The state of Maine recently passed a law to make big companies compensate the state for cost of recycling their packaging, which will put the burden of recycling costs on major producers, not the consumers who pay through municipal recycling programs.
The law is aimed at companies including Amazon, Walmart, Proctor & Gamble and other major producers and could make manufacturers rethink the materials they use in packaging and just how much – or how little – packaging they can get by with in a product.
This idea has merit for many reasons: Markets for recyclable materials have dried up, after China stopped buying U.S. recyclables in 2018; producing more packaging than is really necessary is an energy waster and puts more material into the waste stream; and many municipal recycling programs in Massachusetts are facing rapidly rising costs, shrinking markets and huge increases in the quantity of materials meant for recycling since the pandemic began.
The problem has only grown in the last year and a half. The buying habits of many people shifted during the pandemic to the convenience of online shopping and home delivery. This shift is unlikely to change, as seen in the number of cardboard boxes put at curbside on recycling day bearing Amazon, Walmart and other logos.
In every state we’re talking big numbers. The U.S. Environmental Protection Agency estimated Americans tossed more than 82 million tons of packaging and containers in 2018, with much of that going into landfills or incinerators.
The rationale behind Maine’s law mandating big companies pay the cost of recycling is that is that it would defray the expense of recycling and it might induce manufacturers to cut back on packaging materials.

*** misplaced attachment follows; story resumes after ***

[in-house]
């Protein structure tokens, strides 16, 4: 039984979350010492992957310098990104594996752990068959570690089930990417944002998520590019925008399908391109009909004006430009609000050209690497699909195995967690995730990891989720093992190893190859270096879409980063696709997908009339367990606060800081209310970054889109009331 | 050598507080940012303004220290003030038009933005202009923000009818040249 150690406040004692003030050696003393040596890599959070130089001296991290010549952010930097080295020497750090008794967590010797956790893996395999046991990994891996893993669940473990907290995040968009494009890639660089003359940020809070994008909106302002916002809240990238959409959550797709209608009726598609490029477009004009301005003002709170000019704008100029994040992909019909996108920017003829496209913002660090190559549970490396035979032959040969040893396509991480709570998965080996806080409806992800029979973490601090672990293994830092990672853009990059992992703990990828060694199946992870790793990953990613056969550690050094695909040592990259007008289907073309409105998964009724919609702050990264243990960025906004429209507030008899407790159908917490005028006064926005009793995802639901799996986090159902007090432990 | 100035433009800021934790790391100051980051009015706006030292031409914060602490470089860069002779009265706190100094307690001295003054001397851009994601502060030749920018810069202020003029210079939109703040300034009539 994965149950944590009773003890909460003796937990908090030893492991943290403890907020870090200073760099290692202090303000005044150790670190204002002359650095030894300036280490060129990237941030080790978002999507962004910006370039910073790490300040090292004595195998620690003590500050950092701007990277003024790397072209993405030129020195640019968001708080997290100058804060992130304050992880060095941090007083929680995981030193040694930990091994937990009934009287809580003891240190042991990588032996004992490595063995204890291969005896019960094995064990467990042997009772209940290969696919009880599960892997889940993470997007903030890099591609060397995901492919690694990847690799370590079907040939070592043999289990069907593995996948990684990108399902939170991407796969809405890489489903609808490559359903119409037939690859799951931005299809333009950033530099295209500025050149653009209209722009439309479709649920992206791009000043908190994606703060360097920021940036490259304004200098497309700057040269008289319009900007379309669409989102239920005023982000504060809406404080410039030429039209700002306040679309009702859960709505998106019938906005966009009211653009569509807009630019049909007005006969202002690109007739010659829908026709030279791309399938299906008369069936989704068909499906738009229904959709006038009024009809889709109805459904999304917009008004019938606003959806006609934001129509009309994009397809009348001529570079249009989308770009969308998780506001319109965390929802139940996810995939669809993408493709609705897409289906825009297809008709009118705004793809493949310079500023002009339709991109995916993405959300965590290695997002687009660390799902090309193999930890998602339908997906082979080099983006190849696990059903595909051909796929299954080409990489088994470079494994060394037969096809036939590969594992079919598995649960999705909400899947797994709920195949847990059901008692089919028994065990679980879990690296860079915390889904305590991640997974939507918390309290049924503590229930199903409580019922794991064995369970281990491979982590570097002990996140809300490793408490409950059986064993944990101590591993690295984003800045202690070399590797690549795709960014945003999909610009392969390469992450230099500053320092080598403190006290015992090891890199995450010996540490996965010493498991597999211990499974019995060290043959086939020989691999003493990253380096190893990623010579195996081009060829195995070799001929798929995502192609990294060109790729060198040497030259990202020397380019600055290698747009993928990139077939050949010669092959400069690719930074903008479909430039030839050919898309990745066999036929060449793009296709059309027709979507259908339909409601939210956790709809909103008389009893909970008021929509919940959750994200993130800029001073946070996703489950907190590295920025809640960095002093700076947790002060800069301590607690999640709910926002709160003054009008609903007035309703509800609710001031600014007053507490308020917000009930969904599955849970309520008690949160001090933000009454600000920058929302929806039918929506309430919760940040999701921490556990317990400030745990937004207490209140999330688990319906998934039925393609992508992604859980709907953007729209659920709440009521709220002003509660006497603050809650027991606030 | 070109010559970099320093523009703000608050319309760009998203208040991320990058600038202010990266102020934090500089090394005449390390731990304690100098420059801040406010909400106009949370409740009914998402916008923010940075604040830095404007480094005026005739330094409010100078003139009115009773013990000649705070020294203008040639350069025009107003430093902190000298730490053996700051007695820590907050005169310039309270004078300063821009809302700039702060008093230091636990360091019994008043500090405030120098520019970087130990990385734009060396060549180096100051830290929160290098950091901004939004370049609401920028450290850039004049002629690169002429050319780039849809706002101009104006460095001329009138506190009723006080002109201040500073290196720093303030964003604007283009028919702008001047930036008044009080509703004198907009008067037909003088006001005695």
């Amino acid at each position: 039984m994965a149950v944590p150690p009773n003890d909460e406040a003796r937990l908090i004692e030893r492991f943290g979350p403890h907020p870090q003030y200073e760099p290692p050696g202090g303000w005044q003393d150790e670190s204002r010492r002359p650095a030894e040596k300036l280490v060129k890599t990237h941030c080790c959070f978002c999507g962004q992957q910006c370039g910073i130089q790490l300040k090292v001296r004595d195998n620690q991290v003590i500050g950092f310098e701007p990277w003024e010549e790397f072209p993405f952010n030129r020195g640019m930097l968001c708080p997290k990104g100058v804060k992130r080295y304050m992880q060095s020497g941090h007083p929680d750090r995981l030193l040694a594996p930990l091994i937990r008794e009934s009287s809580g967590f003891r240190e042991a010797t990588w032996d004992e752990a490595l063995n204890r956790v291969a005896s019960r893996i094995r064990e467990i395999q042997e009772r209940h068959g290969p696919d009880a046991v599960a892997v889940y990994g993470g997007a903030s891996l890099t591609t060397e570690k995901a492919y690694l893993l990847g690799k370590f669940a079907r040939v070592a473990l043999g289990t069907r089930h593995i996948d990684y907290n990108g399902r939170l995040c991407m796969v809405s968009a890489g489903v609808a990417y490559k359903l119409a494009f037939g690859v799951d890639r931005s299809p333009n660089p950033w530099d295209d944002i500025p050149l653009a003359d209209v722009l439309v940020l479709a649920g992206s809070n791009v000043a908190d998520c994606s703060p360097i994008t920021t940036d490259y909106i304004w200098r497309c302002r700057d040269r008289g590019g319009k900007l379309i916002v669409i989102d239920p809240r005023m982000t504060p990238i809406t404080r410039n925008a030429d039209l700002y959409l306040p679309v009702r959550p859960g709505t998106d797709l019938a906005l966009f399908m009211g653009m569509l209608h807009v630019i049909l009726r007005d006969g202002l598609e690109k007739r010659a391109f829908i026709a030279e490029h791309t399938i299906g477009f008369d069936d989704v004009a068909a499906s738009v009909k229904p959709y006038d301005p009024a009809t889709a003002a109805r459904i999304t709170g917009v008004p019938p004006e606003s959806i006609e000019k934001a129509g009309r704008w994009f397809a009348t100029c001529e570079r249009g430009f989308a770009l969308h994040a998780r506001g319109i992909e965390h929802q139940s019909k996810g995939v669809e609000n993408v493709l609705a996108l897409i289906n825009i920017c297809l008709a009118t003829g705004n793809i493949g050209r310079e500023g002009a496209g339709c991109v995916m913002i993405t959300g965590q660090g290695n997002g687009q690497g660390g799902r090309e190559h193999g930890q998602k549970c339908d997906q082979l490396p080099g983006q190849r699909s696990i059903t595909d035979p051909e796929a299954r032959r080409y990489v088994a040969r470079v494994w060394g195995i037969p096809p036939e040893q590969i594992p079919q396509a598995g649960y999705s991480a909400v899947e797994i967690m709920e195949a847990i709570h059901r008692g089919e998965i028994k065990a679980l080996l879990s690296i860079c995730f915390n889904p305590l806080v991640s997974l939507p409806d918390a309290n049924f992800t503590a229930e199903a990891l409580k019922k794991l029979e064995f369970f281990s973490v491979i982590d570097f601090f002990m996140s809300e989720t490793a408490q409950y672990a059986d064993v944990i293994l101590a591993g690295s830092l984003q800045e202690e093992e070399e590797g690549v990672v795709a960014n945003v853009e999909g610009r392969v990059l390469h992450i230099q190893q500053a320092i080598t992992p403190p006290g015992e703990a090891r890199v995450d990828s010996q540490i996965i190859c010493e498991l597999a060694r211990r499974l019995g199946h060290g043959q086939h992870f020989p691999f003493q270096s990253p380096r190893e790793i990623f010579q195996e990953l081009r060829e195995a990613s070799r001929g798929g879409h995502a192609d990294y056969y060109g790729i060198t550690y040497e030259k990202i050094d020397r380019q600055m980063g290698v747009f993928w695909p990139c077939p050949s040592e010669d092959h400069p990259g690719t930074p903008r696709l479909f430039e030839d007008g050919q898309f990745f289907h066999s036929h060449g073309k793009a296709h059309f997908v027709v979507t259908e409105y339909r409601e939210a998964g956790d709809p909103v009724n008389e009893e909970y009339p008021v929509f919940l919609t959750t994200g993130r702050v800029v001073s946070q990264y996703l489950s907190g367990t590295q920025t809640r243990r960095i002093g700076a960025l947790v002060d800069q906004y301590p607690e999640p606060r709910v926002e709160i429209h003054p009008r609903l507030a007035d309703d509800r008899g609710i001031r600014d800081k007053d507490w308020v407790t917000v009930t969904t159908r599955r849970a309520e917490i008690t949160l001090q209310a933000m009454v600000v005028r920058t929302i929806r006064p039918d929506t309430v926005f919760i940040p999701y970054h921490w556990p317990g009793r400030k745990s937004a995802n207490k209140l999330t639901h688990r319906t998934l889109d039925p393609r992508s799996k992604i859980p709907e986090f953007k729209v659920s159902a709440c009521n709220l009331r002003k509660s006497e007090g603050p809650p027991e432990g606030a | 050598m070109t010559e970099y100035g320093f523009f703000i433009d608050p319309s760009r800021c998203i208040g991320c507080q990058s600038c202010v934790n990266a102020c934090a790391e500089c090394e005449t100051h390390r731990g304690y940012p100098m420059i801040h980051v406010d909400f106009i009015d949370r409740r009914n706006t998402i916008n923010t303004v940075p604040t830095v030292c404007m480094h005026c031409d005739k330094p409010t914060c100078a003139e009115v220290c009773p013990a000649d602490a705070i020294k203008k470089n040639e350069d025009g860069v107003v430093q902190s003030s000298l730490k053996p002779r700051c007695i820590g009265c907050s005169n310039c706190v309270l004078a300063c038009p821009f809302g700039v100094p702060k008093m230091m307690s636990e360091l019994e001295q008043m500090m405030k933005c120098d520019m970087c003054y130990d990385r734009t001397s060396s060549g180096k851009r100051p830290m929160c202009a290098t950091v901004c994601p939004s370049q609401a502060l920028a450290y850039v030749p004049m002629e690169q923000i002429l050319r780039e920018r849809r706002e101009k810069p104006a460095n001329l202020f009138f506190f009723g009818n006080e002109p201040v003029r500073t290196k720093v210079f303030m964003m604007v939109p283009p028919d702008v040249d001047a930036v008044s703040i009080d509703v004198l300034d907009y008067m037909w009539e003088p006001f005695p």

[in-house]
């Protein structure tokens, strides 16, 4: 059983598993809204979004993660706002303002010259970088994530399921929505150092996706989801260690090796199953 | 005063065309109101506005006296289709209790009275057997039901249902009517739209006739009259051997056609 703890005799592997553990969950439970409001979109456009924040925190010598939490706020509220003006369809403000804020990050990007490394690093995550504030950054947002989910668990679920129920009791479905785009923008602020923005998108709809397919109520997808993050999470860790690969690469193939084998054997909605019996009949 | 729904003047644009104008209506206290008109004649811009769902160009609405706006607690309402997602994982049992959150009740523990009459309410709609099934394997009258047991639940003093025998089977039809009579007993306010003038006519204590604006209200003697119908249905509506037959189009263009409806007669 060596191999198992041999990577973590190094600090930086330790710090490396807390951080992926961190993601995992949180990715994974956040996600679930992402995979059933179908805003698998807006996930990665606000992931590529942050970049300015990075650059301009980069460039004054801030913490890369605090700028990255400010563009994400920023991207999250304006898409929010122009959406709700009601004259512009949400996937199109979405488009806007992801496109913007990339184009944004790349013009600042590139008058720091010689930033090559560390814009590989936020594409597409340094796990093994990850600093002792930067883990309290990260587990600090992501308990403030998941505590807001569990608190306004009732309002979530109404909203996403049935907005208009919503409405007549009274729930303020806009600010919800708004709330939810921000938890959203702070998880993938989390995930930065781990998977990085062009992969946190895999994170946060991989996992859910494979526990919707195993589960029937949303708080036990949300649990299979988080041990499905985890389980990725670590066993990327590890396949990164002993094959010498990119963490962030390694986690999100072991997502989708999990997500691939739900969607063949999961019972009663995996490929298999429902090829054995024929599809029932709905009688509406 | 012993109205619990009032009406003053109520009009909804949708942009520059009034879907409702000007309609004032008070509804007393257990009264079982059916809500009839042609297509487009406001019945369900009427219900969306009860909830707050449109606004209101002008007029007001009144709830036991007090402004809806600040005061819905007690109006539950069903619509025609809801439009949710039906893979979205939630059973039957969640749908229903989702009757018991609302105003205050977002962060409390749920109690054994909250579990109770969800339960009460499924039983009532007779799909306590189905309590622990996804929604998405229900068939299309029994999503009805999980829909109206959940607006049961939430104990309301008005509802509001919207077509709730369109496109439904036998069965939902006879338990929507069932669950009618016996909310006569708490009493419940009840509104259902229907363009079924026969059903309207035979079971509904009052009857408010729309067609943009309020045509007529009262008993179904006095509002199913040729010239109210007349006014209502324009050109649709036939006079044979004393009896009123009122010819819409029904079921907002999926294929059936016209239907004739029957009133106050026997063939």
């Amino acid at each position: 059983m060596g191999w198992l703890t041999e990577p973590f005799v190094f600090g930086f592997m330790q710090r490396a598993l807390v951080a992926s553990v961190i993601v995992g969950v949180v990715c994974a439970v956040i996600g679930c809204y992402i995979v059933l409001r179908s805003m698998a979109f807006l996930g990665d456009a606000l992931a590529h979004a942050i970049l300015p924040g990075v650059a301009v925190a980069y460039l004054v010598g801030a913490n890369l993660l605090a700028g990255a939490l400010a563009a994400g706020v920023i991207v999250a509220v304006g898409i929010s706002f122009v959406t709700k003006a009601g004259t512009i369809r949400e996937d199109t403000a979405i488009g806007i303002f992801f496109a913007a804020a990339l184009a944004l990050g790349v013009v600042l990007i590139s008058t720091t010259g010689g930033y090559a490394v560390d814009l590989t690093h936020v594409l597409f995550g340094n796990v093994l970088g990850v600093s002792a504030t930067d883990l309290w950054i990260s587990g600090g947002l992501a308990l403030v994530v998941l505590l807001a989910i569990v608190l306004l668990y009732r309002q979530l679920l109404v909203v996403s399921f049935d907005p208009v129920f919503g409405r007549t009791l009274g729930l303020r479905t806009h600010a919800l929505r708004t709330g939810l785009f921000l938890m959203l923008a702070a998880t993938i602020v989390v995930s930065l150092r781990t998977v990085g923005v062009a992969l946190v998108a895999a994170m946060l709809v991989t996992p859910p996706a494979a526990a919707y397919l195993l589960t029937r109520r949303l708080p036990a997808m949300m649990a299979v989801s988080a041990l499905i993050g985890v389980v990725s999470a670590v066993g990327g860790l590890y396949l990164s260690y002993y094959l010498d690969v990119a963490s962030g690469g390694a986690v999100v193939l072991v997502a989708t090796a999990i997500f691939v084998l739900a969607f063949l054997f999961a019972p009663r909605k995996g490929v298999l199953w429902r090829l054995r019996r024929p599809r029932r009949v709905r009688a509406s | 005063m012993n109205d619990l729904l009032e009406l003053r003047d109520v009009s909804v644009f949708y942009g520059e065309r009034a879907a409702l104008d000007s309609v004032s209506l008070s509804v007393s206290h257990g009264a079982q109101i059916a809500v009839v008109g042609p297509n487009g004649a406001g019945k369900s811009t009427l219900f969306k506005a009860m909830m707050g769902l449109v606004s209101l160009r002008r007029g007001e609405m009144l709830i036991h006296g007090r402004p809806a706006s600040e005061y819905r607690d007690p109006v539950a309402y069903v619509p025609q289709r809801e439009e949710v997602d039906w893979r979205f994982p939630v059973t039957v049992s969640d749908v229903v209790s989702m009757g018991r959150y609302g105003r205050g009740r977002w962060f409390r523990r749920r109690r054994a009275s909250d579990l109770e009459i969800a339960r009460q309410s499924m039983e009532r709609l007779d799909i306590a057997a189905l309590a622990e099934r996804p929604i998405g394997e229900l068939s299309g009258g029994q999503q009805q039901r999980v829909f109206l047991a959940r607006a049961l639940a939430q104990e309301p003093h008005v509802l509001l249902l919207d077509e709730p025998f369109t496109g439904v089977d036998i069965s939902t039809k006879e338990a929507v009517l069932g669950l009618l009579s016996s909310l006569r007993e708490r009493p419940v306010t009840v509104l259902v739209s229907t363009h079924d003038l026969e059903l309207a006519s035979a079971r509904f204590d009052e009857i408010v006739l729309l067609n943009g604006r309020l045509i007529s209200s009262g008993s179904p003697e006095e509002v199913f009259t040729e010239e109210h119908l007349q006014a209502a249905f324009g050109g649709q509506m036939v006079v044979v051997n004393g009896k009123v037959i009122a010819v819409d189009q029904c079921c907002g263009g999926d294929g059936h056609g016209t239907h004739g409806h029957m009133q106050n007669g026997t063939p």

It’s hardly a novel idea. These types of producer responsibility laws have been in place in some European countries for years, leading to major manufacturers redesigning their packaging to comply. The same could happen in this country if more states get on board.
Bills filed in both the Massachusetts House and Senate appear to follow Maine’s lead; almost a dozen other states, including Connecticut, Oregon and California, are considering similar action that would put the burden on manufacturers to cut back on packaging and to make sure the packaging they use is recyclable.
In 2019, Conservation Law Foundation was advocating for an extended producer bill in Massachusetts and elsewhere, noting, “Municipalities have little power to control the barrage of materials flooding the commonwealth but are responsible for managing recycling and disposal.”
So what could be the downside to a law that puts the burden on big companies to pay the cost of recycling their packaging? Opponents say the cost will just be passed on to consumers with higher prices for products, but the changes seen in some European countries and Canada don’t support that.
One thing that putting the cost burden on producers doesn’t do is change Americans’ consumer habits – and that is essential to help reduce waste and pollution.
The best estimates point to just over 30% of recyclable items in single family homes actually being recovered, which means big opportunities to recycle more material and – more importantly – reduce how much stuff we buy.
Only a combination of better participation in local recycling programs, a major reduction in packaging by big companies and an overall reduction in what we buy and either throw away or recycle will get us on the right track.
Massachusetts should follow Maine’s lead to pass legislation to put the burden on big companies to pay for recycling their packaging. That’s one more important step along the road to sustainability.